I found these strange, spore-producing shoots of field horsetail Equisetum arvense on a grassy bank near Durham city this afternoon. Known as the 'devil’s guts' to gardeners, on account of its devilish creeping underground rhizomes and resistance to herbicides that together make it almost impossible to eradicate, it produces this yellowish spore stalk first and green shoots only after these have shed their spores and withered away. Field horsetail grows to a height of around 30cm., but back in the Carboniferous, about 300 million years ago, plants that were 10 metres tall but otherwise identical flourished in steamy primaeval swarms. Like present-day horsetails, these gigantic ancestors’ stems were rich in silica and so were slow to decay, leaving excellent fossils whose basic features are almost identical to those of their present-day descendants. When I tapped the sporangia pictured here they release clouds of spores that drifted away on the wind......and if you want to see what these remarkable spores look like visit this post on my other blog, Beyond The Human Eye
Monday, March 30, 2009
I discovered this gardener’s nightmare when I searched behind the greenhouse for some modular seed tray inserts, ready for sowing this season’s vegetable crop. Every cell in the inserts was crammed full of hibernating snails of every size, from infants to grandparents. In a few weeks' time these would have ravaged the very seedlings that I was about to germinate, then would have set about mating and laying eggs for the next generation of snails. Now they’ve all been transported to a local copse, to begin a new life where they belong – in the wild, away from my seedlings. So, if you’re a gardener, here’s how to conduct an early season pre-emptive strike against the snail menace: leave some old seed tray inserts (they seem to favour the 24 cells per tray size) in likely snail hibernation sites, then check them in March for sleeping snails. It could help to avoid a lot of disappointment later in the spring, after you plant out your seedlings.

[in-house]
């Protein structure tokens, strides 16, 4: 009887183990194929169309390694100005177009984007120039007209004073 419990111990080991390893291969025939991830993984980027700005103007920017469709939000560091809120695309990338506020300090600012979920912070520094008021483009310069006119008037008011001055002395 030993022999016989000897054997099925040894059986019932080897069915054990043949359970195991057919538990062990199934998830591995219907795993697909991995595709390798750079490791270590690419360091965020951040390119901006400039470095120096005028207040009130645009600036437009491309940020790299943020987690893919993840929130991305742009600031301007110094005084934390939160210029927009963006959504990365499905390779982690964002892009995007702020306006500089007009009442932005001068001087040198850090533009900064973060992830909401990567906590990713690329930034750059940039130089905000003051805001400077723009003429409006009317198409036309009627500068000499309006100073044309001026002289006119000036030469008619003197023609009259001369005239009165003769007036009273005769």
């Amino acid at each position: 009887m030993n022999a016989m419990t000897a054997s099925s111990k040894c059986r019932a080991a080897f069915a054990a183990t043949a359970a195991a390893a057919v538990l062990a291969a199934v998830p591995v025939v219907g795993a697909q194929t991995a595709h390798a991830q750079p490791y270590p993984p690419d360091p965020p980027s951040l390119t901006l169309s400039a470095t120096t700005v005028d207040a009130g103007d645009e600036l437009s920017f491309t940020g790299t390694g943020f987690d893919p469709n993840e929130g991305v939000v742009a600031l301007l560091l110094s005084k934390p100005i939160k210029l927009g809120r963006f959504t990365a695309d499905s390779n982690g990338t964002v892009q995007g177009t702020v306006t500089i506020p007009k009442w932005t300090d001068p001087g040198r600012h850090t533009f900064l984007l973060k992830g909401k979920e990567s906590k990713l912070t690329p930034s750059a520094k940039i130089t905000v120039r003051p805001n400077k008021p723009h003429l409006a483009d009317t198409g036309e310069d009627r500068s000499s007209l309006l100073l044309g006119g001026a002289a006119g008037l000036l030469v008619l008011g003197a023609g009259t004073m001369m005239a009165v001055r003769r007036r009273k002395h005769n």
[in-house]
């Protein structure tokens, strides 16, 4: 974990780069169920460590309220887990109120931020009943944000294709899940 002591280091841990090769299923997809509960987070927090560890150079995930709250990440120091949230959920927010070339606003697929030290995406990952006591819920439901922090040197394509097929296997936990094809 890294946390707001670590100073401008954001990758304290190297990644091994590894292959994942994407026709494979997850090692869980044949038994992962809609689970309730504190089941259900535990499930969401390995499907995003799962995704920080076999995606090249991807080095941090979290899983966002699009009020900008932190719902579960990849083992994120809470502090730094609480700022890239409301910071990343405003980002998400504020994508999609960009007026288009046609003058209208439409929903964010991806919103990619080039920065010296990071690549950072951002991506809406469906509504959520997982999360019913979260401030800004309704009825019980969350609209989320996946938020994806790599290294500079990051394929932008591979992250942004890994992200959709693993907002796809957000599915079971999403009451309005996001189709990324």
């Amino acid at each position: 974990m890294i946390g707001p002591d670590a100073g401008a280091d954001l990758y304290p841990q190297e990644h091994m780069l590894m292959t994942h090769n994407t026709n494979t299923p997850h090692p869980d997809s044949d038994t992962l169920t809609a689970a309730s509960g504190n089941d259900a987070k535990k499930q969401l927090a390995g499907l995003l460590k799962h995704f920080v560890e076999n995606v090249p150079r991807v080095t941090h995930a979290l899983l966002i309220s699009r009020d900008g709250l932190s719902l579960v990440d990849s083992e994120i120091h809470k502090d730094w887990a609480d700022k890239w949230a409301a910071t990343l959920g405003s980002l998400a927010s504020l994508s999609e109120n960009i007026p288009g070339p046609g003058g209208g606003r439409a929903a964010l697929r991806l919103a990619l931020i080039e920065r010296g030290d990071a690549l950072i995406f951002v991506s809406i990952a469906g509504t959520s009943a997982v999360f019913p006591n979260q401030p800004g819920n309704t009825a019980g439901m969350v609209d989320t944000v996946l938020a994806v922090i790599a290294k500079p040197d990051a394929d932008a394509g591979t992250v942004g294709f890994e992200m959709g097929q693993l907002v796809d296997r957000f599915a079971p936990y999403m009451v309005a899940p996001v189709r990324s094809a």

Sunday, March 29, 2009
Sunday, March 22, 2009
Saturday, March 21, 2009
I found this specimen of oyster mushroom Pleurotus ostreatus in Hollingside Woods in Durham yesterday. Its microscopic hyphal threads, that digest the dead wood that it grows on, exude an anaethetic that paralyses minute nematode worms that also live in the dead wood, allowing the hyphae to invade and digest the stupified nematodes. An exquisite fungus, with gills like fan vaulting in a cathedral roof.
Wednesday, March 4, 2009
A chill wind, but not enough to stop colt'sfoot Tussilago farfara blooming at the first hint of sunshine. Its scientific name comes from tussus, a cough, a reference to the use of its mucilaginous sap in herbal cough cures. Its timely reappearance in spring must once have been a welcome relief for sufferers.